Just funny business every Wednesday at The Workers, Balmain
I hate Wednesdays. I mean, I hate Mondays too, but I hate Wednesdays a little more. Your weekend memories aren't as fresh as they were on Monday morning, and you're looking down the barrel of two more full days until that beautiful moment – Friday night.
So it was with great relief and anticipation that I checked out Wednesday Night Comedy at The Workers, Balmain. This is a new event for The Workers and, if the 200-strong people in attendance on opening night were anything to go by, it will be a regular feature for many a Wednesday night to come.
I'm going to be brutally honest here. I'd never even heard of The Workers until just recently. Upon learning that it was once a Labor Party meeting place, the bar intrigued me even more. Look up at the ceiling as you enter the bar and you'll see portraits of Labor Leaders such as Gough Whitlam and Bob Hawke. For those interested, there's also a lovely beer gardeny-balcony too (I peeked my head out to take a quick look, but it was cold, and the mulled wine at my table was warm, so I chose to head back in). The rest of the bar's décor was made up of comfy, plush armchairs and inviting red bench seats making up the various booths. It could've been a watering hole in Newtown, eclectic in style as it was.
Staff at The Workers were wonderfully laid-back and friendly, ready with a quick joke and easy banter. If you're after unpretentious bar people, and you're ready to welcome a smile with your beer, thanks very much, then you can't really go wrong here.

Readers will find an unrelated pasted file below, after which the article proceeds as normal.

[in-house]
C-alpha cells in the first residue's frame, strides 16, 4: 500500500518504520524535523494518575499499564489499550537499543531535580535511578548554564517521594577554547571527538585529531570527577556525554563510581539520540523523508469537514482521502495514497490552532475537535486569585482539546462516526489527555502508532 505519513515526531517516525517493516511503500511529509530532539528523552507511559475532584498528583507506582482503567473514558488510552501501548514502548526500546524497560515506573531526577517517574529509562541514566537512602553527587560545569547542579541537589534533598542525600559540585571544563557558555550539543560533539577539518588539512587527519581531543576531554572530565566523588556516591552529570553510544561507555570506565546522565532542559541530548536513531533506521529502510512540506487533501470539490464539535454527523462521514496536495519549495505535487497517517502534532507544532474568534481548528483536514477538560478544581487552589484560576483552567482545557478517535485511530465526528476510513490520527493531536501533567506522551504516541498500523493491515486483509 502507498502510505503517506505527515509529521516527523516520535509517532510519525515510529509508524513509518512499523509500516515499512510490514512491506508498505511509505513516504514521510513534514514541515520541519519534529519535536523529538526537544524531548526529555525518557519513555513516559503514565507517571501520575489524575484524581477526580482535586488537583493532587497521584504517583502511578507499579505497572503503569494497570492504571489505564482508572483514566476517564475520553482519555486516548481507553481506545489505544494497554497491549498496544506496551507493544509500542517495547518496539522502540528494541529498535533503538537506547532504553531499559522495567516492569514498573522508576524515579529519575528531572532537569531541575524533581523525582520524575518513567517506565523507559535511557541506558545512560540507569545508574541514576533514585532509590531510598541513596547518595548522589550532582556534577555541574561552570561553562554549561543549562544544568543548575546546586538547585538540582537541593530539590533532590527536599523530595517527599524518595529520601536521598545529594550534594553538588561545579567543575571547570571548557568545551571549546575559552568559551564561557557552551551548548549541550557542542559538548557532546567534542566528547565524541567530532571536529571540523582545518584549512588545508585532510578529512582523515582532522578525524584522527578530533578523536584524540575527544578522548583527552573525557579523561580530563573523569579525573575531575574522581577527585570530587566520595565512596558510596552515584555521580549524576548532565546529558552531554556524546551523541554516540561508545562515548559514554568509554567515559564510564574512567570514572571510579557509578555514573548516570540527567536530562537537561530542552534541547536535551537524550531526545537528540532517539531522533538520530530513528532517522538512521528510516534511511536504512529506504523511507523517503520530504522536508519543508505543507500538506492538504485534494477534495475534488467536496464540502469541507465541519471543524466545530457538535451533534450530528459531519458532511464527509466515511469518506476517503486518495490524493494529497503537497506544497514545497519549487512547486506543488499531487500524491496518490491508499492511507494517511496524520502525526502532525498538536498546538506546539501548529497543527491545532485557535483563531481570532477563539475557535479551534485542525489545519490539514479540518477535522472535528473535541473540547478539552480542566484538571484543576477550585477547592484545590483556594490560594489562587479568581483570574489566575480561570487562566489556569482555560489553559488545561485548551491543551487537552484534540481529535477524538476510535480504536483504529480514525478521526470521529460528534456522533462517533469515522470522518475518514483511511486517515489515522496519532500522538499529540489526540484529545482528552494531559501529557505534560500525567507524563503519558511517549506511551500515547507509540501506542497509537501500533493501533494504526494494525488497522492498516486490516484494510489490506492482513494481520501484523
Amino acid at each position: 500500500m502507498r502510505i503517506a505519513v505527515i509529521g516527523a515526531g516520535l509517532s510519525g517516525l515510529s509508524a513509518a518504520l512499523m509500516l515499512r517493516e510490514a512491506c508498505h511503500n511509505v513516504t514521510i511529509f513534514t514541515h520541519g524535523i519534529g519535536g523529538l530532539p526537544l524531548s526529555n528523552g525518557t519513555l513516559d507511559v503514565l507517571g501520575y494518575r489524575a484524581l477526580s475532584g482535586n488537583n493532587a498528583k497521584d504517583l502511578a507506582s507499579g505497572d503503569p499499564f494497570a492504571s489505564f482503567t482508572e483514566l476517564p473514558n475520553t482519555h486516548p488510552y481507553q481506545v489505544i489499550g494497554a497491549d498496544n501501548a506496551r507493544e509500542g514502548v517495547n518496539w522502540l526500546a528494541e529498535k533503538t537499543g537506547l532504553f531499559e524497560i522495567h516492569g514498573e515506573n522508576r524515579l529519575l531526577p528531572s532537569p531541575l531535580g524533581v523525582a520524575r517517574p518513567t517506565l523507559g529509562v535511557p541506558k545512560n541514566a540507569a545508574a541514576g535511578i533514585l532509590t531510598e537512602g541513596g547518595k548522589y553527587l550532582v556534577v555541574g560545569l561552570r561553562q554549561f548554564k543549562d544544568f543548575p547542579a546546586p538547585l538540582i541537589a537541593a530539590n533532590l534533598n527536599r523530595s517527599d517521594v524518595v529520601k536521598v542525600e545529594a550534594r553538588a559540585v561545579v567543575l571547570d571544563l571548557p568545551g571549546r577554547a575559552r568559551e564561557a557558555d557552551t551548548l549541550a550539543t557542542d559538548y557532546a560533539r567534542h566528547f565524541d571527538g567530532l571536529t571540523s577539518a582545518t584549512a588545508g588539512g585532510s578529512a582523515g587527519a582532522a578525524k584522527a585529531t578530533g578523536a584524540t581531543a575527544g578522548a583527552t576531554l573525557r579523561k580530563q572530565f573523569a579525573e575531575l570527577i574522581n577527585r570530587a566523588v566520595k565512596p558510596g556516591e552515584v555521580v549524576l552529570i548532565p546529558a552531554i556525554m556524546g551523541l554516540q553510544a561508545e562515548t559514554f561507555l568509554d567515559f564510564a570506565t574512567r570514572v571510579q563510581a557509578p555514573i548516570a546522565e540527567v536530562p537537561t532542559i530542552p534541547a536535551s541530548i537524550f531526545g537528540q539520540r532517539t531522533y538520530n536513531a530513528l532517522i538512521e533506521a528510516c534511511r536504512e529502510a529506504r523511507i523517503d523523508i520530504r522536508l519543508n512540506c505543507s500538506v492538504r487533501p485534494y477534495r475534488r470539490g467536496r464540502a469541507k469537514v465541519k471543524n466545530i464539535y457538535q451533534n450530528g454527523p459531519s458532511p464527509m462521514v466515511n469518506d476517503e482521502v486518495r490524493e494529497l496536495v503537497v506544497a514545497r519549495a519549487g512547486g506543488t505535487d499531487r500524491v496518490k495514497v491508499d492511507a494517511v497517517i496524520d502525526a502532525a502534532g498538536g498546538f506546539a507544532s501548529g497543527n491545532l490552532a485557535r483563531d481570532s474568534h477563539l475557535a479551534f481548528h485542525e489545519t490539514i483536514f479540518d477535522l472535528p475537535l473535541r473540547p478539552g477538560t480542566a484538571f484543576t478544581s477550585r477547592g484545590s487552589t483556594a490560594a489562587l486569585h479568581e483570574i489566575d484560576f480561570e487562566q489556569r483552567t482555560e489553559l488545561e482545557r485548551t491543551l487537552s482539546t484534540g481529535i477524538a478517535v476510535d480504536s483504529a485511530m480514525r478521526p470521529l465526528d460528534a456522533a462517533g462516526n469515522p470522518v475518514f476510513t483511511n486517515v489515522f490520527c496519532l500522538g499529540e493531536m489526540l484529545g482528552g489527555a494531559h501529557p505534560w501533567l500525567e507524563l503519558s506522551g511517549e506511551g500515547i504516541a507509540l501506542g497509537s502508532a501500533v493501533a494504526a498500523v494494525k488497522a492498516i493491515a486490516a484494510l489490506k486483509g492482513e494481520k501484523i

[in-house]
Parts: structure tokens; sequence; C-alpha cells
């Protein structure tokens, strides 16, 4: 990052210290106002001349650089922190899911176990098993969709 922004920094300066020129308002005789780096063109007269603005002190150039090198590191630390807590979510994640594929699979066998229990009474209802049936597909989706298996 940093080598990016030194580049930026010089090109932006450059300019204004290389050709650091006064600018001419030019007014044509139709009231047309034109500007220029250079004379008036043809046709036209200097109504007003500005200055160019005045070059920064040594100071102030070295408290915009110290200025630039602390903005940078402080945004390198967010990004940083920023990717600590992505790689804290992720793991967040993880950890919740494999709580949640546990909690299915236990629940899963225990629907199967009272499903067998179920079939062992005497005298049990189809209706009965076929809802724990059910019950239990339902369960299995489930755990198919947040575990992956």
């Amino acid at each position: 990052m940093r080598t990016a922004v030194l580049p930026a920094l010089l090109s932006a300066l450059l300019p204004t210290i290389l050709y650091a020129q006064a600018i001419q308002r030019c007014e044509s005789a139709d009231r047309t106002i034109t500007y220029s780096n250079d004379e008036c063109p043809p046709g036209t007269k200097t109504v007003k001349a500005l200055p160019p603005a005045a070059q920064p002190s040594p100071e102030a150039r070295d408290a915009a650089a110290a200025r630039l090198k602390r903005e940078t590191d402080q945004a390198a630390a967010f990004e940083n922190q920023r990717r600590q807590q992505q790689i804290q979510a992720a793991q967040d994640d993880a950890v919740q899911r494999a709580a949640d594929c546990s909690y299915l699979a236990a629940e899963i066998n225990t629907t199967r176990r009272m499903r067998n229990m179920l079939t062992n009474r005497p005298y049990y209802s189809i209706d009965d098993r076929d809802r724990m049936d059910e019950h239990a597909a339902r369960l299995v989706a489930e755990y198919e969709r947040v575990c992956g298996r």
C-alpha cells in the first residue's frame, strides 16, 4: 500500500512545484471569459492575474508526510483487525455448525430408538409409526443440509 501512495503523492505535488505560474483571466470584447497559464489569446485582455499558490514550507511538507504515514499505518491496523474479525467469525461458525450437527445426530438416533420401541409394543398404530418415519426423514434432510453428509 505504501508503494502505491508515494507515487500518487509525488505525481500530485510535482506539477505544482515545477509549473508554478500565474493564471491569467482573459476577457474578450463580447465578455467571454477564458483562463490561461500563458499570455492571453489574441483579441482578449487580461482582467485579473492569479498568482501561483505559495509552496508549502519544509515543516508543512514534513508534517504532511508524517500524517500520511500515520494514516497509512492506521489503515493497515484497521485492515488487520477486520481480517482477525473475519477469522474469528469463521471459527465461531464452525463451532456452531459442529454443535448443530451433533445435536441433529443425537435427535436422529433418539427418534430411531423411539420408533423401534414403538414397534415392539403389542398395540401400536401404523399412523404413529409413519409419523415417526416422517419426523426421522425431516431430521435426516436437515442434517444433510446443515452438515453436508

The MC for the evening was comedian Jacques Barrett, who, in the typical self-deprecating style of comedians the world over, spoke of his grief of growing up with the name "Jacques" in regional Queensland. His blokey Aussie humour and his insistence on picking on the poor Canadian in the front row made him my favourite entertainer of the night.
The first act was Ray Badran, who reminded me of someone who wouldn't look out of place in a Seinfeld episode. He had the unsettling weirdo humour down pat, talking about downloading Facebook pictures of his real estate agent and displaying them proudly around his flat – in photo frames – when she came in for a site inspection.
The next act was Cameron James, a hipster-type dresser with floppy hipster hair and the hipster distaste for heavily made-up club girls. Best quote of the night came from James comparing Iced Vovos to said club chickie babes (underneath all that jam, they're just ordinary biscuits). You've probably also seen his work on ABC2 so my guess is he will most likely be returning for upcoming nights here.
The final act for the evening was Cameron James and another odd dude named Jared Jekyll. I'd seen him do a little sound check prior to the event and I wondered why. He beatboxes, that's why. He does funny stuff and he beatboxes. Together with James, they performed a short musical number simulating a demon possession, and then, after the demon possession song was done, the beatboxing emerged. Meh. He's also performing during this year's Sydney Fringe Festival so if you're into that kind of thing then you definitely should check him out.
All in all, although my attention faded a little after the second act, Wednesday Night Comedy at The Workers is likely to be an event I would check out again. As with most other venues offering live entertainment, some acts might hit the spot, and others may miss the mark altogether. But that's no reason not to support local talent and check out comedians who could potentially be your favourites for years to come (I'm keeping my eye out for Barrett again). Besides, it's an awesome way to reward yourself for making it through the first half of the working week.